The Bachelor Life Without Regrets
By Jenifer Carbonara
Grow up, get married, have kids. This is the default setting programmed into almost every child from birth, and one that your average person forecasts for his or her future. For Donald Choi, and so many other New York City bachelors, however, this is simply not the reality.
Choi, 40, is the now-retired former CFO of Diane Von Furstenburg’s fashion empire. By all accounts, this man is a catch: handsome, demonstrably wealthy, and extremely successful. Choi is lacking one thing, though—a wedding ring.
“I always thought I would get married,” says Choi, “but it just never happened. And I’m not sure that is a bad thing.”
Donald Choi says he doesn’t regret
the single life.
Choi is one of many men who have become life-long bachelors. Instead of a wife, kids, and the white picket fence, he chose travel, yachts, and the ultimate bachelor pad. He traded diapers for diamonds, and one woman “till death do they part” for 20-something models for “as long as it’s fun.”
His lifestyle is not the typical example of how a 40-year old man lives, but it is certainly one that is enviable to many. Like most bachelors, Choi is protective of the life he has established as a single man. His worry that marriage would not be “fun” gets trumped by his concern he would be robbed of the things he enjoys most.
“I like to be spontaneous, and being single affords me the ability to do whatever I want whenever I want to,” Choi said. “If I want to travel, I do it. If there is something I want, I buy it. Being tied down would mean I wouldn’t just be making choices for myself; I would be making choices for my family, too, responsible ones. I worked hard—I am always responsible. In my personal life, I would rather just be.”
Choi isn’t the only one who feels this way. The latest census bureau indicates a steady drop in married couples and in American families since the 1970’s. Married couples used to make up more than 40% of the U.S. population; they now are at 25%, a statistic even with single person households.
The number of American families dropped from over 80% to just over 70% as well between 1970 and 1995. By comparison, single person households rose from 17% to nearly 25% during that same period. And, of the men in that statistic, nearly three-fourths of them are men between the ages of 25-64 who have never been married.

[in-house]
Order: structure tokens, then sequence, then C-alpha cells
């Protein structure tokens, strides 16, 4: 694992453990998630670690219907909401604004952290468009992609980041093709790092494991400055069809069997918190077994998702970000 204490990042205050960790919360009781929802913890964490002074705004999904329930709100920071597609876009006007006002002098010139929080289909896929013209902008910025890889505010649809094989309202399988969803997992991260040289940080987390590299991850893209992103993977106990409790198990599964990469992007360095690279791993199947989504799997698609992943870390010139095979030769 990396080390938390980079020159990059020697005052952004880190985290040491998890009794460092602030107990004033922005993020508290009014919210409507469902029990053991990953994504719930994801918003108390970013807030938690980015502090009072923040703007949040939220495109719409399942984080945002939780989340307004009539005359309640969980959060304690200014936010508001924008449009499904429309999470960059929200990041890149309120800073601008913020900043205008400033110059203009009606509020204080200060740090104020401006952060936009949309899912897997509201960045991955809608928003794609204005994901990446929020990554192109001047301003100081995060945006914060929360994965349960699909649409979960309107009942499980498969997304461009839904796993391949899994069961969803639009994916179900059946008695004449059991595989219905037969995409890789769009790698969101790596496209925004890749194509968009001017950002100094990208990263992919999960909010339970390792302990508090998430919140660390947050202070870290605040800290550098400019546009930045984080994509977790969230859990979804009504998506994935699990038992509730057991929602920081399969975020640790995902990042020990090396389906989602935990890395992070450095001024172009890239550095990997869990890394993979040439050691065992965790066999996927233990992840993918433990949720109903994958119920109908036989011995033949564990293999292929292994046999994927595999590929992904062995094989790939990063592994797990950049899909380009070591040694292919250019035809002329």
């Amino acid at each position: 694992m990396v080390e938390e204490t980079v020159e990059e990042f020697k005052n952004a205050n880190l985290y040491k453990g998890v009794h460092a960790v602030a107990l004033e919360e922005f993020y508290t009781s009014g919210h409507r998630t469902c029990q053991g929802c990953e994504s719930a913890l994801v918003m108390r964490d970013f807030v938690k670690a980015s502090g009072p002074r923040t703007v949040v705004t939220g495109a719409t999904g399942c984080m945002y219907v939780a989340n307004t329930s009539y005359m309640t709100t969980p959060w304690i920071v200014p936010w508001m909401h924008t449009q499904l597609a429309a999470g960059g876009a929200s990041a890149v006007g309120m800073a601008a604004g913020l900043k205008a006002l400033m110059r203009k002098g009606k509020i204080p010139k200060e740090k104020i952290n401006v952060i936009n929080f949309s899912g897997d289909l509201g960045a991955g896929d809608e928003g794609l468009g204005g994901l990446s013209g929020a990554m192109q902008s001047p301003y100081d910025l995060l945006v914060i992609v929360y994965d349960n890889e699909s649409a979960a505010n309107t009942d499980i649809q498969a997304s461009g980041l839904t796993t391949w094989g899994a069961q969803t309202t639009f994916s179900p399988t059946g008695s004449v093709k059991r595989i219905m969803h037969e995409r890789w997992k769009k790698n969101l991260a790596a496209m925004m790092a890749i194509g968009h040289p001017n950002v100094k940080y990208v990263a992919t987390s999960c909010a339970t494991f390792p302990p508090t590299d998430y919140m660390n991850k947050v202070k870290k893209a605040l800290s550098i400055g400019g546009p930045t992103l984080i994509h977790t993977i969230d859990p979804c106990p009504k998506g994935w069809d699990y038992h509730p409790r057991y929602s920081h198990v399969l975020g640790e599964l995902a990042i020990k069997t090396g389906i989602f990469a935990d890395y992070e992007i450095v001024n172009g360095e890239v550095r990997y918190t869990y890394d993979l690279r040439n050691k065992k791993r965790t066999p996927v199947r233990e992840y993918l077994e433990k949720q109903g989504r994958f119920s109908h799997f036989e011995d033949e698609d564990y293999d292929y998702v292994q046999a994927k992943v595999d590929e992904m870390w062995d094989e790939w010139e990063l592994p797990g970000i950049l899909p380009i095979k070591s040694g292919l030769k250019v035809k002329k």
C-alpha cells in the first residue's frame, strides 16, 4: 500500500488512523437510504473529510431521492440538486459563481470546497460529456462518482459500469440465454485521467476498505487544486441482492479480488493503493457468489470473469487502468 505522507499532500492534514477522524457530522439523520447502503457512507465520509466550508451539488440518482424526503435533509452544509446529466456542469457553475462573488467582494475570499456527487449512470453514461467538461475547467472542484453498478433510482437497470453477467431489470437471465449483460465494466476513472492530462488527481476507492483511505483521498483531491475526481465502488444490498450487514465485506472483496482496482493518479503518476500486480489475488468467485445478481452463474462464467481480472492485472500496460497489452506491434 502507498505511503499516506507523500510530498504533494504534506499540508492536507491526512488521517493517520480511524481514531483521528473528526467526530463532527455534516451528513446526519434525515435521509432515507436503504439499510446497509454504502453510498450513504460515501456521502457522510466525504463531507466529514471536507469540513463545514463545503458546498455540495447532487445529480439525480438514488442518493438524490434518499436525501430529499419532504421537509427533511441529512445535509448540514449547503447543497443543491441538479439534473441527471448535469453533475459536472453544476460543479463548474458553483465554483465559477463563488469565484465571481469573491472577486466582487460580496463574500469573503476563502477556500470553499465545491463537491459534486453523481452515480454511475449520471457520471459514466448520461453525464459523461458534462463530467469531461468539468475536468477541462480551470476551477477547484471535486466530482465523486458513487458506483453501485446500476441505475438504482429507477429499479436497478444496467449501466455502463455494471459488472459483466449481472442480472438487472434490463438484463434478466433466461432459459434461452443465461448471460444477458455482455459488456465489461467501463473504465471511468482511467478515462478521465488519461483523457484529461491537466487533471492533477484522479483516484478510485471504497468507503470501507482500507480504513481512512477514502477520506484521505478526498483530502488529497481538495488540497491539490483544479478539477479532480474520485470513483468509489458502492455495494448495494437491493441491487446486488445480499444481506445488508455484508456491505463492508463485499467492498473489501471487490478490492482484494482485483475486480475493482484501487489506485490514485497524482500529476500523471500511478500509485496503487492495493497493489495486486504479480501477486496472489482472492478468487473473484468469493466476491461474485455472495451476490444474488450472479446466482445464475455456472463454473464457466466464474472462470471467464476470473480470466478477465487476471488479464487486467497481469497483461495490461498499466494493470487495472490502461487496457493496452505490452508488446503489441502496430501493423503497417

Chalk it up to rising divorce rates? Or perhaps the fear of a messy divorce? Whatever the reason, the American bachelor is becoming a new breed of man that is on the rise. To cope with this rising statistic, the bookshelves at Barnes & Noble are flooded with quick-fix books to “Tie Down Your Man Now!” and other such remedies for the single life.
However, the likelihood of finding a fast and easy way to tie down the Hugh Hefner wannabes seems slim. In Choi’s case, nearly impossible. According to him, it takes more than a genuine smile and a good home cooked meal to ask these staunch bachelors to trade in their nights of hot, new club openings, days of idle relaxation, and apartments equipped with the latest gadgets, leather couches, and even a stock supply of blow dryers, razors, perfume, and feminine products.
“I never say never, though. All I am saying is that I don’t regret staying single,” said Choi. “I have had a great life! There are so many people who wish they could have experienced what I experienced—it would be rude to say that I have not had a very lucky life!”
Choi, like so many other men, are beginning to see the value of a life that might be non-traditional. He believes that finding love and having children should be a choice, not a requirement. Choi is an example of the changing values and attitudes of the average American.
Though many may question the fulfillment of a life that is devoid of a marriage and family, Choi responds that he is very close with his parents and siblings, and enjoys the company of many great friends whom he cares for deeply. “I have a lot of love in my life,” he says.